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The chairman of the Mejlis, Refat Chubarov

Ukraine's Ministry of Foreign Affairs has protested a ruling by Russia's Supreme Court that upheld a ban on the Mejlis, the self-governing body of Crimean Tatars in Ukraine's occupied territory of Crimea.

The ministry said in a statement that "the ban against the activities of the supreme representative and executive body of the Crimean Tatar people" was "openly blasphemous" and was done under "a far-fetched pretext of 'fighting extremism'."

The statement demanded that Russia immediately lift its ban and end what it called "the oppression of the Crimean Tatar community in Crimea."

Russia's Supreme Court ruling on September 29 upheld the decision of a Moscow-backed Crimean court to ban the Mejlis.

Mejlis' lawyer Kirill Koroteyev said the Russian court ruling will be appealed at the European Court of Human Rights in Strasbourg.

On April 26, more than two years after Russia seized and illegally annexed Ukraine's Crimean Peninsula, Crimea's pro-Russian Supreme Court branded the Mejlis as an extremist organization and officially banned it.

The Mejlis had been legalized by the Ukrainian government in 1999.

Crimea's indigenous Tatars make up about 12 percent of Crimea's population of 2.5 million people.

Many Crimean Tatars fled the territory after it was seized by Russian military forces in February 2014 and illegally annexed by Moscow in March 2014.

Crimean Tatars who have remained in the occupied territory complain of harassment and enforced disappearances under the Moscow-backed authorities there.

Russia has been severely criticized by international rights groups and Western governments for its treatment of the Turkic-speaking Muslim minority since the annexation.

With reporting by Interfax and TASS
Peace Deal With 'Butcher Of Kabul' Sparks Protests In Afghan Capital
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Critics of a peace deal between the Afghan government and a militant group led by a notorious warlord accused of atrocities are protesting the agreement by changing their Facebook profile pictures to black.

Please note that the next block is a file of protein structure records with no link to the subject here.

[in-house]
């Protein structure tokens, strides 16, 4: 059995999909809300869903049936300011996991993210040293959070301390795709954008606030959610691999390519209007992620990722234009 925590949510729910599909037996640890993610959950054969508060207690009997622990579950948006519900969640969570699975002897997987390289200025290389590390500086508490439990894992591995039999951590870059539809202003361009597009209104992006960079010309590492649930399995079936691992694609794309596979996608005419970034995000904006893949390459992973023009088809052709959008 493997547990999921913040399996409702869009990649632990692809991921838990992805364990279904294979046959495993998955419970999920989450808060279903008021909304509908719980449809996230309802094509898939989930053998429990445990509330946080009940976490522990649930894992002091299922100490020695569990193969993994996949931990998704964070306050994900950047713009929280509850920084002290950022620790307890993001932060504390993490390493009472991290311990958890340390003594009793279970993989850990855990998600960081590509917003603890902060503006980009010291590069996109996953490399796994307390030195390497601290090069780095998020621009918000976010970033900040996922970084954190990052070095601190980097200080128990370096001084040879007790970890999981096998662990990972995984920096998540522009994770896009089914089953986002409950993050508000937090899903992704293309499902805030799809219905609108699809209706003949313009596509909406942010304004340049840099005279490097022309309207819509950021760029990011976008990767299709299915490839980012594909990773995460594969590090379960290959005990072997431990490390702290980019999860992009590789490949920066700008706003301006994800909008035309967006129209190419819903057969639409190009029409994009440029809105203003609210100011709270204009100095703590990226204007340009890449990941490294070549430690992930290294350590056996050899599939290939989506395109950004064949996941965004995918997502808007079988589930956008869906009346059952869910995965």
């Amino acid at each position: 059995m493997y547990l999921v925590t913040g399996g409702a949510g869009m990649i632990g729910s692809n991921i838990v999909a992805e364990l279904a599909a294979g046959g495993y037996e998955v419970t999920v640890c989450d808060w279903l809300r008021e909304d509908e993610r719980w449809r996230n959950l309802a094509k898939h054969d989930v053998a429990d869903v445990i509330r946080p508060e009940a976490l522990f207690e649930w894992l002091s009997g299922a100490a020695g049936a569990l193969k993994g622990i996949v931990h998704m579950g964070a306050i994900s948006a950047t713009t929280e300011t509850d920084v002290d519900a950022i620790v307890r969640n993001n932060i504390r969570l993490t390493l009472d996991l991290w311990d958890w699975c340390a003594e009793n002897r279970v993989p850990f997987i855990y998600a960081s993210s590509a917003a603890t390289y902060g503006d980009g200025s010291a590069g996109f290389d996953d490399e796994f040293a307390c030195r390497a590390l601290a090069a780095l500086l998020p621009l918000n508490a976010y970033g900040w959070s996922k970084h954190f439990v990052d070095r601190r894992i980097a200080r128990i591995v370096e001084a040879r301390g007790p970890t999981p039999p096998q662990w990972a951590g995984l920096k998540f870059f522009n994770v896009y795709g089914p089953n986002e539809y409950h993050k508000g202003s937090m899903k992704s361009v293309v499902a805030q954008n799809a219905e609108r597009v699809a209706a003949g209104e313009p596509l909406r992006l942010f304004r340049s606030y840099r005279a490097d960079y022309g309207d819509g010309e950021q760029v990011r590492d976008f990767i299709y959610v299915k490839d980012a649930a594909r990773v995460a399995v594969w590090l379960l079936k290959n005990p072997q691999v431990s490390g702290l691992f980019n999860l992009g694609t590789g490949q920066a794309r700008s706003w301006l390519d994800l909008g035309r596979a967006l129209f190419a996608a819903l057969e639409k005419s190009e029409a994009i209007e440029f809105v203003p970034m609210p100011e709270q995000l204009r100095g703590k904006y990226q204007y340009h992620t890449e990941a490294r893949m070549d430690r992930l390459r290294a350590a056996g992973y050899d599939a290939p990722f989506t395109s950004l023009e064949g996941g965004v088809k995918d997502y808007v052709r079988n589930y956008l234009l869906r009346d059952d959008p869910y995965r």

The peace deal with Gulbuddin Hekmatyar, the exiled leader of the Hezb-e Islami militant group nicknamed the "Butcher of Kabul" for rocket attacks that killed scores of civilians during the 1990s civil war, was signed on September 29 in a ceremony broadcast live on television.

Under the agreement, Hekmatyar will be granted amnesty for past offenses and the government will press for international sanctions against him to be lifted.

Critics blasted the deal in numerous posts on social media.

"Hekmatyar will come to Kabul and we've rolled out the black carpet for him," wrote a Facebook user who called the peace deal "shameful" and changed his profile picture to a black void.

Hekmatyar, who addressed the signing ceremony via a video recording, has been accused of a long list of rights abuses, including indiscriminate shelling of civilians in the capital in the 1990s, the forced disappearance of political opponents, and torture.

Some referred to him on social media as a "criminal" and said that instead of granting him amnesty, the Afghan authorities should put him on trial.

"Go to the roof of the Arg palace and look at the cemeteries remaining from his crimes," a user who had joined the protest wrote on Facebook, referring to Afghanistan's presidential palace.

"Another dark day added to an already massive collection of dark days, as #Hekmatyar completes a group of criminals ruling #Afghanistan," Twitter user Ramin Anwari wrote.

Some said that the victims of Hekmatyar's alleged crimes have been ignored in the deal. "Yes, we have to mourn for the people, for the victims who have been forgotten," said a comment on Facebook.

However, there were also those who suggested that any peace deal that would put an end to violence and death of civilians should be welcomed. "Confrontation would mean the continuation of the current situation and the killings of the nation's children," a user commented on Facebook.

Human Rights Watch has called the deal "an affront to victims of grave abuses."

"[Hekmatyar's] return will compound the culture of impunity that the Afghan government and its foreign donors have fostered by not pursuing accountability for the many victims of forces commanded by Hekmatyar and other warlords that laid waste to much of the country in the 1990s," senior HRW Afghanistan researcher Patricia Gossman wrote earlier this month.

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